“The United States has changed profoundly in the last three months,” began human rights activist Cleve Jones. We face a national crisis comparable to the Great Depression and World War Two. This time, however, the leadership to meet the challenge is invisible.
Joining the May 31 Solidarity Sundays meet-up online from Northern California, Jones related his experience of the HIV pandemic in the 1980s to highlight similarities with Covid-19 today. First, he explained, there was no “gay virus,” and there is no “Chinese virus” — everyone on the planet is effected by Covid. Second, both diseases revealed inequities in our culture. AIDS began among gay men in coastal cities, then moved swiftly south. In Alabama, Mississippi, and Georgia, men of color succumbed in higher numbers than white men because they had poor healthcare and weakened immunity. Covid’s pattern: while 30% of Georgians are African American, they represent 55% of Covid deaths.
Another worrisome parallel: disinformation campaigns. In the 1980s, a vocal minority of HIV denialists grabbed at conspiracy theories to avoid changing their behavior. Ultimately, treatment, not behavior modification, reduced the AIDS death rate. Today, wearing masks has become a culture war statement; Jones points to this to predict that only development of treatment will vanquish Covid.
Attendees wanted to know whether HIV activism tactics are relevant in today‘s political and health crisis. ACT UP’s mixture of civil disobedience and street theater pressured pharmaceutical companies to develop HIV treatment. Those tactics are “absolutely useful” today, Jones said. Shutting down airports, filing lawsuits, registering voters, letters to editors, being smart with social media — “they all work.”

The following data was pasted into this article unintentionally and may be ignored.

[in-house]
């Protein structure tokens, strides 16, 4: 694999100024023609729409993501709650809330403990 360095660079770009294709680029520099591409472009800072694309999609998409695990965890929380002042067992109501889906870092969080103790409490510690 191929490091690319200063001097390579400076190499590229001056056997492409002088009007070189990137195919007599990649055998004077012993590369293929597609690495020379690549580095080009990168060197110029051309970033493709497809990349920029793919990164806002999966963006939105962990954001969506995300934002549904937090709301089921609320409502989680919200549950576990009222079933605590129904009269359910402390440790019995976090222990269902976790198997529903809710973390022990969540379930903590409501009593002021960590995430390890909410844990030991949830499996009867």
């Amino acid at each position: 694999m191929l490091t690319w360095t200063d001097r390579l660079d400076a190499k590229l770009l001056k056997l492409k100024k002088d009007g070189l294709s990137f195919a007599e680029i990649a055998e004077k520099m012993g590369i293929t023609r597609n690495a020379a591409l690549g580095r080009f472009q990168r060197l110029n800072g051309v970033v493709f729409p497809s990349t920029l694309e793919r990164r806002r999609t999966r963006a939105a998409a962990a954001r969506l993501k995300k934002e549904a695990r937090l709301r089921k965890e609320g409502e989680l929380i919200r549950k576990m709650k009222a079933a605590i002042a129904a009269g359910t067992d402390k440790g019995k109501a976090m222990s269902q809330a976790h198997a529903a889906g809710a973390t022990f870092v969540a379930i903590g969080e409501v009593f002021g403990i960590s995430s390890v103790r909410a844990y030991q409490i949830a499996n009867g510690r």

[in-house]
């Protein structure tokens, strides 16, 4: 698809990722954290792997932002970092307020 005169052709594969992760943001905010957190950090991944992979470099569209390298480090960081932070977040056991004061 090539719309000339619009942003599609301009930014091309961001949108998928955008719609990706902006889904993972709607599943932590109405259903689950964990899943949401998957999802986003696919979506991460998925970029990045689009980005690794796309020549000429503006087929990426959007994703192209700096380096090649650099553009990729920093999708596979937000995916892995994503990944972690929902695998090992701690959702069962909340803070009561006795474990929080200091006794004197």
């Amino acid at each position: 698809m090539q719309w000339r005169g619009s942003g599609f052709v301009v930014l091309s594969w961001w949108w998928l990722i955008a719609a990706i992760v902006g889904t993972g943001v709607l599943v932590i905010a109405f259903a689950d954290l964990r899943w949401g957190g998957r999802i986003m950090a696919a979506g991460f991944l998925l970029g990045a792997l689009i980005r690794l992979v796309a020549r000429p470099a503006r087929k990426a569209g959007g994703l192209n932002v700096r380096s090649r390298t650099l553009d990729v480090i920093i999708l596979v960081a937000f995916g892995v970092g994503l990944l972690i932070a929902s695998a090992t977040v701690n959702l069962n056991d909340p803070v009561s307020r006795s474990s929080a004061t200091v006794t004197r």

Jones concluded on a personal note. “I have felt despair several times.” He was a queer, suicidal 15-year-old when gay liberation — “learning there were people like me” — saved his life. Activism helped him cope in the dark days after the murder of his friend and mentor, Harvey Milk. And when gay men and Jones himself were dying of AIDS, ACT UP secured medical trials that saved his life. “Now,” he said, “it‘s time to save the life of our country.” Whatever your gift — connections, skills, time, money — bring it to this struggle to defeat Republicans in November. “And bring joy. We‘re in this struggle for the long haul — you need joy to sustain you.
- Solidarity Sundays and Democrats Abroad’s LGBTQ Caucus co-hosted the webinar. Eighty DA members from throughout Europe attended and contributed $1,000 to DA’s Get Out the Vote work. Stay tuned for the recording.
- America is hurting. Help register the 6 million Americans living abroad to vote in November by phone banking from home. Email: email@example.com
- Check out this short BBC video of Cleve‘s monumental “Names“ Quilt: